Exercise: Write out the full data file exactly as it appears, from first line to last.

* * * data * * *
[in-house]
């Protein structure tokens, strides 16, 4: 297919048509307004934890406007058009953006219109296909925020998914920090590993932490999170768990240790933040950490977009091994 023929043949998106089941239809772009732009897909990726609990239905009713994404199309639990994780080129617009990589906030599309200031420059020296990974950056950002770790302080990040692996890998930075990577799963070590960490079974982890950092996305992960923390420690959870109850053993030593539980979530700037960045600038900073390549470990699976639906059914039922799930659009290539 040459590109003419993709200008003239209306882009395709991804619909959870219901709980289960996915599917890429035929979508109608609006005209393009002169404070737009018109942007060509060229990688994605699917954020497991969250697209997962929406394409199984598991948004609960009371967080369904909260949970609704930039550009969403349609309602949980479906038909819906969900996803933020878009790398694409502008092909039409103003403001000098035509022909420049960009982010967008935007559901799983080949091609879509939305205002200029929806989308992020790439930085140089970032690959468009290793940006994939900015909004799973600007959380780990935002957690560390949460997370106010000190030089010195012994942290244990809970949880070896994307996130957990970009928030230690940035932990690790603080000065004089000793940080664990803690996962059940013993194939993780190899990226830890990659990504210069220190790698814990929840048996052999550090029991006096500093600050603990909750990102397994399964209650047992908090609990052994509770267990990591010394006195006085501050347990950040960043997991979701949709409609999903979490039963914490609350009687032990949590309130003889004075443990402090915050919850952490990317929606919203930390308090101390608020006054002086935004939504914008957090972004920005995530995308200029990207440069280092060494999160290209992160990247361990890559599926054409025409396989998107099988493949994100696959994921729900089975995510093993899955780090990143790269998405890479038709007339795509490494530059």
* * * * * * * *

[in-house]
């Protein structure tokens, strides 16, 4: 297919048509307004934890406007058009953006219109296909925020998914920090590993932490999170768990240790933040950490977009091994 023929043949998106089941239809772009732009897909990726609990239905009713994404199309639990994780080129617009990589906030599309200031420059020296990974950056950002770790302080990040692996890998930075990577799963070590960490079974982890950092996305992960923390420690959870109850053993030593539980979530700037960045600038900073390549470990699976639906059914039922799930659009290539 040459590109003419993709200008003239209306882009395709991804619909959870219901709980289960996915599917890429035929979508109608609006005209393009002169404070737009018109942007060509060229990688994605699917954020497991969250697209997962929406394409199984598991948004609960009371967080369904909260949970609704930039550009969403349609309602949980479906038909819906969900996803933020878009790398694409502008092909039409103003403001000098035509022909420049960009982010967008935007559901799983080949091609879509939305205002200029929806989308992020790439930085140089970032690959468009290793940006994939900015909004799973600007959380780990935002957690560390949460997370106010000190030089010195012994942290244990809970949880070896994307996130957990970009928030230690940035932990690790603080000065004089000793940080664990803690996962059940013993194939993780190899990226830890990659990504210069220190790698814990929840048996052999550090029991006096500093600050603990909750990102397994399964209650047992908090609990052994509770267990990591010394006195006085501050347990950040960043997991979701949709409609999903979490039963914490609350009687032990949590309130003889004075443990402090915050919850952490990317929606919203930390308090101390608020006054002086935004939504914008957090972004920005995530995308200029990207440069280092060494999160290209992160990247361990890559599926054409025409396989998107099988493949994100696959994921729900089975995510093993899955780090990143790269998405890479038709007339795509490494530059």